The third installment of Irish author Roddy Doyle's 'Barrytown Trilogy', following 'The Commitments' and 'The Snapper', depicts the hilarious yet poignant adventures of Bimbo. Upon being ... See full summary »
Francie and Joe live the usual playful, fantasy filled childhoods of normal boys. However, with a violent, alcoholic father and a manic depressive, suicidal mother the pressure on Francie ... See full summary »
An English Professor tries to deal with his wife leaving him, the arrival of his editor who has been waiting for his book for seven years, and the various problems that his friends and associates involve him in.
The third installment of Irish author Roddy Doyle's 'Barrytown Trilogy', following 'The Commitments' and 'The Snapper', depicts the hilarious yet poignant adventures of Bimbo. Upon being fired from his job at the bakery, Bimbo and his best mate go into business for themselves and purchase a chipper (a fish and chips van); but will the pressures of financial success sour their friendship forever? Written by
Dawn M. Barclift
This is the third story in Roddy Doyle's "Barrytown Trilogy", following the adventures of the Rabbitte family. However, as 20th Century Fox owned the film rights to the Rabbitte name (from The Commitments), the characters had to be re-named in the subsequent film adaptations (The Snapper, The Van). See more »
The movie is set during World Cup 1990, and on at least two occasions, the radio can be heard promoting 98FM. This station did not use this branding until the mid 1990s; it was called Classic Hits at the time. See more »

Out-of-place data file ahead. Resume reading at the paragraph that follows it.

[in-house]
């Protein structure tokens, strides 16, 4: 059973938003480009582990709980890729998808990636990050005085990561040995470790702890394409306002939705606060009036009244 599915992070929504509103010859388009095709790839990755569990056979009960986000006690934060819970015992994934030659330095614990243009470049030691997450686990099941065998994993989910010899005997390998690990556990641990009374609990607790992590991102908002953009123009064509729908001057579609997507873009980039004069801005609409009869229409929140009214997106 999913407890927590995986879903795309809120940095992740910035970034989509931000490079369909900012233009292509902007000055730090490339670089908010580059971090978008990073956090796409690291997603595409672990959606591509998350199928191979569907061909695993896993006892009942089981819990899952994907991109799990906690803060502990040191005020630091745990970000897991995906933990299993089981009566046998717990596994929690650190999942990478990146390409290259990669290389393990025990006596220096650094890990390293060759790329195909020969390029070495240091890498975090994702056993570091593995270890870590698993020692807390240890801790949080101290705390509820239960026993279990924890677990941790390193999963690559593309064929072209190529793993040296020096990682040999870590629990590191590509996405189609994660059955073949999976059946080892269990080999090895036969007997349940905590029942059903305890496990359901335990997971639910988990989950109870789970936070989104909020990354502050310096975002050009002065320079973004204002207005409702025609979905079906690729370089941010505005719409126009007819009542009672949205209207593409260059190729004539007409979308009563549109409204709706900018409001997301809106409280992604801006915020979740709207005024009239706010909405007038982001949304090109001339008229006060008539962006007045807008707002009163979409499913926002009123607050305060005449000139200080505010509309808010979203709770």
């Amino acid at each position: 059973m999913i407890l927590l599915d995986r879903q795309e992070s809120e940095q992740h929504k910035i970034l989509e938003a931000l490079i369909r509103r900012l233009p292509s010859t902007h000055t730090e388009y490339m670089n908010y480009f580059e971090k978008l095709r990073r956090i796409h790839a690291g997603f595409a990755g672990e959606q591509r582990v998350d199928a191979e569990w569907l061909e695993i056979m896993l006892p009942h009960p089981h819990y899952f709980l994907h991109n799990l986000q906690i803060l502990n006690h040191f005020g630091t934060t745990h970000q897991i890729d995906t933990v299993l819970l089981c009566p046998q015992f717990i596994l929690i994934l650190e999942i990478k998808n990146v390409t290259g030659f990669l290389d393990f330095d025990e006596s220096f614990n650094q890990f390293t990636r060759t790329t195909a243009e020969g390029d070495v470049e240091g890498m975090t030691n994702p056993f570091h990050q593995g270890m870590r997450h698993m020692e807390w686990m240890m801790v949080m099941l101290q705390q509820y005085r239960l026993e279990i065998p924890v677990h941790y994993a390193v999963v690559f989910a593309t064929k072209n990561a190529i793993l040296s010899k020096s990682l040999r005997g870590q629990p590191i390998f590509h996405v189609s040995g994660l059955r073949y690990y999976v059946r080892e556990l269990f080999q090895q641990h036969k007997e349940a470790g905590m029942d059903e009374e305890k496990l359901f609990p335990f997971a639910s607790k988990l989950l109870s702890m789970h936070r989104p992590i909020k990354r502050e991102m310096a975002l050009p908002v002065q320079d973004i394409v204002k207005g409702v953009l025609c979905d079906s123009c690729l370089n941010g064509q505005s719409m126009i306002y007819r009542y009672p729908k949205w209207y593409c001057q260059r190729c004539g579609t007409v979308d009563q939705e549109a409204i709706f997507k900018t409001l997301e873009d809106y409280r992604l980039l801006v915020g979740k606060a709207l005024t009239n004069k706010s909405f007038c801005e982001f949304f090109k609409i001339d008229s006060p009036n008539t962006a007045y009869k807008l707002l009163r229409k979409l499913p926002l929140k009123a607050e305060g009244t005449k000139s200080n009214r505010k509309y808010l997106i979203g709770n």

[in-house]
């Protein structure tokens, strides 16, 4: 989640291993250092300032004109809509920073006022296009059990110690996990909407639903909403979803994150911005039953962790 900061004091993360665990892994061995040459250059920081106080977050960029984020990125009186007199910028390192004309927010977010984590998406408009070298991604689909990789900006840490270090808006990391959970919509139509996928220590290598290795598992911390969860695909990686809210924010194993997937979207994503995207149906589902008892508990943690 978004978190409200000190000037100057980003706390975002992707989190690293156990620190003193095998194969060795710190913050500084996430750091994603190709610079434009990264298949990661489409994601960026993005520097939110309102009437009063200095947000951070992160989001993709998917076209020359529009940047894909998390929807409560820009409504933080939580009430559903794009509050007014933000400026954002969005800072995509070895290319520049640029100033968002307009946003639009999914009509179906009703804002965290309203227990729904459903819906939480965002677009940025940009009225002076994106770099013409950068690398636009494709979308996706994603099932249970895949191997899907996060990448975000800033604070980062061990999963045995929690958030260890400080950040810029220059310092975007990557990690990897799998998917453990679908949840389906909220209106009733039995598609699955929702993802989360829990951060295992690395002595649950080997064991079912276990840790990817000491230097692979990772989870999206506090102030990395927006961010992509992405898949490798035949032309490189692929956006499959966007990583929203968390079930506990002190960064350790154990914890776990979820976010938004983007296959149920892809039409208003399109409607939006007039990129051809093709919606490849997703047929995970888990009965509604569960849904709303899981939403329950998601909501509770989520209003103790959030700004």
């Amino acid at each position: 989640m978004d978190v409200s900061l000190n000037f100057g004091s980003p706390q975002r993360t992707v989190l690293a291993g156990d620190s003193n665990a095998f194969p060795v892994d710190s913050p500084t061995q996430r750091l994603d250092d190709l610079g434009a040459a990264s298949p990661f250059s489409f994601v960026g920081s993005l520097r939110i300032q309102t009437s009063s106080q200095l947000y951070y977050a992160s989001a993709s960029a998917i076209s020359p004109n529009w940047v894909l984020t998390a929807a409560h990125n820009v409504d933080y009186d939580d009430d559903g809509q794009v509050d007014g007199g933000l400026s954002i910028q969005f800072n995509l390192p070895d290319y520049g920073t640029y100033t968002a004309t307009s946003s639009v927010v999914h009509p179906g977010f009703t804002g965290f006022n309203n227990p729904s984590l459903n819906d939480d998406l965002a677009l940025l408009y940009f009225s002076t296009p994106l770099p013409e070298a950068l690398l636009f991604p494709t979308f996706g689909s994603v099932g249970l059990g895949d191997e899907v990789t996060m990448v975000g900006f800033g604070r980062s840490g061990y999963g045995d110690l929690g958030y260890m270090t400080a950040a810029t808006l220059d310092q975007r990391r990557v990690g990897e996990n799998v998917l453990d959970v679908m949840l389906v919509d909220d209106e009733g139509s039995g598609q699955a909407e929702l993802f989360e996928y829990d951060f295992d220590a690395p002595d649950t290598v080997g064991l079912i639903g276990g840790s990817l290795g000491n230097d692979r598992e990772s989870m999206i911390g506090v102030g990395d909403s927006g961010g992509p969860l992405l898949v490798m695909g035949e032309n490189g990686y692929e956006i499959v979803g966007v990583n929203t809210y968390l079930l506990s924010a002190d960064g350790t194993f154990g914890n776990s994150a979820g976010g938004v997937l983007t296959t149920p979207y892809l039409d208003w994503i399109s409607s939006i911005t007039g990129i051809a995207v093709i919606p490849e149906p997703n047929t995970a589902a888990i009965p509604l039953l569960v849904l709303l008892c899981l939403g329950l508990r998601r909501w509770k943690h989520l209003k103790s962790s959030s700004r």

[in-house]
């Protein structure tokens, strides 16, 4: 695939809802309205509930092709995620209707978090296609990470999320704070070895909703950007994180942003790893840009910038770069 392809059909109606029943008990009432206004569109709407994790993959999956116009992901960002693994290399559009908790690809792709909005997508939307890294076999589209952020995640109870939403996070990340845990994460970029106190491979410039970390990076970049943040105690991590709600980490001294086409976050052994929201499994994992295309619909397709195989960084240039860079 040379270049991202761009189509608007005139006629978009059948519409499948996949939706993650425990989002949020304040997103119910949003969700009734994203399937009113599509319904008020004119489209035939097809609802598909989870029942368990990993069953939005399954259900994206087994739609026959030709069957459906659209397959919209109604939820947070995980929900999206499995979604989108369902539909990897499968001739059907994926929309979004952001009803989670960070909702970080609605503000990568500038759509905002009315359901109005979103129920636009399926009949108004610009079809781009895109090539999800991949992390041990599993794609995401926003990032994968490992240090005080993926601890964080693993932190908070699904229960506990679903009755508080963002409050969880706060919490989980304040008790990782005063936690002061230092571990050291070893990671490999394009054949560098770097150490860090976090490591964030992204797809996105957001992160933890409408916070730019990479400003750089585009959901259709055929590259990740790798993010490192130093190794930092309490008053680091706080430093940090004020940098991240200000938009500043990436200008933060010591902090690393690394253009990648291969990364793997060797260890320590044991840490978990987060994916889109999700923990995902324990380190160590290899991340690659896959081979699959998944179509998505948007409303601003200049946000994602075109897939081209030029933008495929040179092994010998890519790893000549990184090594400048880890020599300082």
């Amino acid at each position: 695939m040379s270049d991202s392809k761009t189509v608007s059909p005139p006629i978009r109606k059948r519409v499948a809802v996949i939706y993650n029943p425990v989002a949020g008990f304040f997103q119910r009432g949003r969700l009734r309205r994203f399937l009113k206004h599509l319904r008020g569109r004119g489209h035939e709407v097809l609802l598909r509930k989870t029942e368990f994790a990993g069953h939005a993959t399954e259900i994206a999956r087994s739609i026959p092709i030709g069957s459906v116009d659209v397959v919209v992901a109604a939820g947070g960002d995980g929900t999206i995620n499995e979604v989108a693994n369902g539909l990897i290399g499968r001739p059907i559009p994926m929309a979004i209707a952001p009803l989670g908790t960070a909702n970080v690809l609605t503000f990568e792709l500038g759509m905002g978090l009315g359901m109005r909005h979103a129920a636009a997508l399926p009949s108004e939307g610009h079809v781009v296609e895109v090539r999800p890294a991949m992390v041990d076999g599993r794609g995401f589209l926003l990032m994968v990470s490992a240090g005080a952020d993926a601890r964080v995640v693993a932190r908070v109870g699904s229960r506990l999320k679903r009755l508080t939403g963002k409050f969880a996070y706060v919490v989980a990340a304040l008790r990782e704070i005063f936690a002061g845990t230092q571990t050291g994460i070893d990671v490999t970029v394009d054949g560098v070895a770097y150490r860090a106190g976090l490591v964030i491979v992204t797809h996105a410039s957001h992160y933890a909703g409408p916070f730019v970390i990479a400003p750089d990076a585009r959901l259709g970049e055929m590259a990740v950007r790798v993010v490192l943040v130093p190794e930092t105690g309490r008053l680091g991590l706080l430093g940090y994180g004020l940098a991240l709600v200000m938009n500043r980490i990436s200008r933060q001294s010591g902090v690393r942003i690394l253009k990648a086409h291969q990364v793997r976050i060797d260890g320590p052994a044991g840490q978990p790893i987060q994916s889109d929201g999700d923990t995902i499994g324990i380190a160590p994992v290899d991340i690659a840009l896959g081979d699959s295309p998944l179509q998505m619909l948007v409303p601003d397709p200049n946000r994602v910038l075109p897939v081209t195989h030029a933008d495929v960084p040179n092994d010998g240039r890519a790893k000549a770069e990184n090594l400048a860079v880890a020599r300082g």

[after sinking the van in the river]
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Two Irish men with wives and children find themselves on the dole. One of them buys a large van and turns it into a "chippy." Naturally, he asks his best friend to work there with him. These two approaching-middle-age men have to work incredibly hard, but do have some success at the venture. It doesn't take long, however, for the friendship to get in the way. The one who fronted the money for the van is the boss, and the other one who didn't put up any money to get the small business going is the employee, who eventually becomes bitter at drawing a weekly paycheck from his best friend, who joins a union and begins antagonizing his best friend about labor laws, and whose insecurity in life shows clearly -- after all, the job isn't glamorous by any means, and of course, the reality of it is far removed from his dreams, we should imagine. The tension grows between the two. Set in Ireland during a World Cup Finals competition in soccer, this film gives us an intimate, grungy peek at the everyday realities of the poor in Ireland. It's "grand" to venture forth and set up one's own business and get off the dole, but of course, things are unlikely to run smoothly.
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